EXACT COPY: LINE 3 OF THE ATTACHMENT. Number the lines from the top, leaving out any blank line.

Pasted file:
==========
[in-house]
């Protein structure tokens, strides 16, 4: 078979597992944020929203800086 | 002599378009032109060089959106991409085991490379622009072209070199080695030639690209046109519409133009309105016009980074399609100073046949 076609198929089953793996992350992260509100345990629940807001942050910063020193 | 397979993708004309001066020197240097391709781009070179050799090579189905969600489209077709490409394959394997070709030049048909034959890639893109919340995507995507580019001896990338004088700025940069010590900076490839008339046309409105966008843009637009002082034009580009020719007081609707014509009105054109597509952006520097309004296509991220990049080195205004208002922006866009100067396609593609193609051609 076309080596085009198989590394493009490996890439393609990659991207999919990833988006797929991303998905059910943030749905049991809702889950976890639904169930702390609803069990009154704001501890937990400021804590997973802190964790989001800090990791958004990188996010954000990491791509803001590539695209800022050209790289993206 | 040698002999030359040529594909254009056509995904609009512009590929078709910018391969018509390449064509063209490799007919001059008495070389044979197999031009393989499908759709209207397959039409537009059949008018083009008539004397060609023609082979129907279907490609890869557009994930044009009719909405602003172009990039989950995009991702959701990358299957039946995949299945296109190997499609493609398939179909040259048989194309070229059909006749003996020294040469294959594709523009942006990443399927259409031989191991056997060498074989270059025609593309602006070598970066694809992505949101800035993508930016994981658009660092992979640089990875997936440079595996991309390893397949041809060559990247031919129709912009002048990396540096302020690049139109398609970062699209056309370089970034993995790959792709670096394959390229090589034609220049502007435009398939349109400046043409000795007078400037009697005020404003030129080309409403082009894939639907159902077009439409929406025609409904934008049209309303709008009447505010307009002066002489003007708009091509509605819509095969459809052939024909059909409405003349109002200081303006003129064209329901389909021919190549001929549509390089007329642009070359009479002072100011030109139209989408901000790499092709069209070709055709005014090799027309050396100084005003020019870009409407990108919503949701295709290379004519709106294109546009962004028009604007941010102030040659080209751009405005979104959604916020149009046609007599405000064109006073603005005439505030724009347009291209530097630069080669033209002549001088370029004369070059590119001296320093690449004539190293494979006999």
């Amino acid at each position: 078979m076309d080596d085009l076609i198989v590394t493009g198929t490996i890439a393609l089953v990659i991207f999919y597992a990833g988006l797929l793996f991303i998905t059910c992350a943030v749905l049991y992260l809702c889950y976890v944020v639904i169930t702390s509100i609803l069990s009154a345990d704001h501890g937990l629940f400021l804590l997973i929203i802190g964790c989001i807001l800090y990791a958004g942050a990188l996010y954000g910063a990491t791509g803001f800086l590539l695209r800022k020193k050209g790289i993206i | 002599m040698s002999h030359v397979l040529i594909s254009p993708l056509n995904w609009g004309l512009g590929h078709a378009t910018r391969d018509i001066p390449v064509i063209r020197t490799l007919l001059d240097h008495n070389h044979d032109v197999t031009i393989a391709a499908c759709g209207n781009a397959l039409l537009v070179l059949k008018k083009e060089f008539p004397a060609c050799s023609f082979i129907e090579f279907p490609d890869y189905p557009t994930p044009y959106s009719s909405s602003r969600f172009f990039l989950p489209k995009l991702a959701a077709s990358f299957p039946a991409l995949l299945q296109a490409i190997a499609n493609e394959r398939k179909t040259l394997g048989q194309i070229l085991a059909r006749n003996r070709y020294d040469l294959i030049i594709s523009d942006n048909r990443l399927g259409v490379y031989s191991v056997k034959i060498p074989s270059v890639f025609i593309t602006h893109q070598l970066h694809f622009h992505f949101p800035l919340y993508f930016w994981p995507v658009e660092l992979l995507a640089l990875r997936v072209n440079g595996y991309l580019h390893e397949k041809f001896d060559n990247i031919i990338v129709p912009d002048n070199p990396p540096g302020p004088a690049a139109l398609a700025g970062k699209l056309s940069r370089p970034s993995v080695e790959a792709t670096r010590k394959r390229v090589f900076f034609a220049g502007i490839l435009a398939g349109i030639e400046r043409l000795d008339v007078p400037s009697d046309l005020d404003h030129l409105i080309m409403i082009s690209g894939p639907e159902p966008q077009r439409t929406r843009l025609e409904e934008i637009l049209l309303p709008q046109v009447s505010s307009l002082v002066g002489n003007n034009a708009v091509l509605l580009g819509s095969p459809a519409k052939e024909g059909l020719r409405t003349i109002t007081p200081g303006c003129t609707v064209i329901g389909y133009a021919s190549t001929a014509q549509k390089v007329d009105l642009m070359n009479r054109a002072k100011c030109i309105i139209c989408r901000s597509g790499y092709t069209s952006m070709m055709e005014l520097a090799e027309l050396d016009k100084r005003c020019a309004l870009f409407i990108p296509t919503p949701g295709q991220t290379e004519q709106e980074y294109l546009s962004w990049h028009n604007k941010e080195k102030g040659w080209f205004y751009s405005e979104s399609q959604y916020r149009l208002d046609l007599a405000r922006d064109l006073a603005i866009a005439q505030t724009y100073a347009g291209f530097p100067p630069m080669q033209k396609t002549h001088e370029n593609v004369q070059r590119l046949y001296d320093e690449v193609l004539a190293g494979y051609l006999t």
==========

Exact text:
């Amino acid at each position: 078979m076309d080596d085009l076609i198989v590394t493009g198929t490996i890439a393609l089953v990659i991207f999919y597992a990833g988006l797929l793996f991303i998905t059910c992350a943030v749905l049991y992260l809702c889950y976890v944020v639904i169930t702390s509100i609803l069990s009154a345990d704001h501890g937990l629940f400021l804590l997973i929203i802190g964790c989001i807001l800090y990791a958004g942050a990188l996010y954000g910063a990491t791509g803001f800086l590539l695209r800022k020193k050209g790289i993206i | 002599m040698s002999h030359v397979l040529i594909s254009p993708l056509n995904w609009g004309l512009g590929h078709a378009t910018r391969d018509i001066p390449v064509i063209r020197t490799l007919l001059d240097h008495n070389h044979d032109v197999t031009i393989a391709a499908c759709g209207n781009a397959l039409l537009v070179l059949k008018k083009e060089f008539p004397a060609c050799s023609f082979i129907e090579f279907p490609d890869y189905p557009t994930p044009y959106s009719s909405s602003r969600f172009f990039l989950p489209k995009l991702a959701a077709s990358f299957p039946a991409l995949l299945q296109a490409i190997a499609n493609e394959r398939k179909t040259l394997g048989q194309i070229l085991a059909r006749n003996r070709y020294d040469l294959i030049i594709s523009d942006n048909r990443l399927g259409v490379y031989s191991v056997k034959i060498p074989s270059v890639f025609i593309t602006h893109q070598l970066h694809f622009h992505f949101p800035l919340y993508f930016w994981p995507v658009e660092l992979l995507a640089l990875r997936v072209n440079g595996y991309l580019h390893e397949k041809f001896d060559n990247i031919i990338v129709p912009d002048n070199p990396p540096g302020p004088a690049a139109l398609a700025g970062k699209l056309s940069r370089p970034s993995v080695e790959a792709t670096r010590k394959r390229v090589f900076f034609a220049g502007i490839l435009a398939g349109i030639e400046r043409l000795d008339v007078p400037s009697d046309l005020d404003h030129l409105i080309m409403i082009s690209g894939p639907e159902p966008q077009r439409t929406r843009l025609e409904e934008i637009l049209l309303p709008q046109v009447s505010s307009l002082v002066g002489n003007n034009a708009v091509l509605l580009g819509s095969p459809a519409k052939e024909g059909l020719r409405t003349i109002t007081p200081g303006c003129t609707v064209i329901g389909y133009a021919s190549t001929a014509q549509k390089v007329d009105l642009m070359n009479r054109a002072k100011c030109i309105i139209c989408r901000s597509g790499y092709t069209s952006m070709m055709e005014l520097a090799e027309l050396d016009k100084r005003c020019a309004l870009f409407i990108p296509t919503p949701g295709q991220t290379e004519q709106e980074y294109l546009s962004w990049h028009n604007k941010e080195k102030g040659w080209f205004y751009s405005e979104s399609q959604y916020r149009l208002d046609l007599a405000r922006d064109l006073a603005i866009a005439q505030t724009y100073a347009g291209f530097p100067p630069m080669q033209k396609t002549h001088e370029n593609v004369q070059r590119l046949y001296d320093e690449v193609l004539a190293g494979y051609l006999t």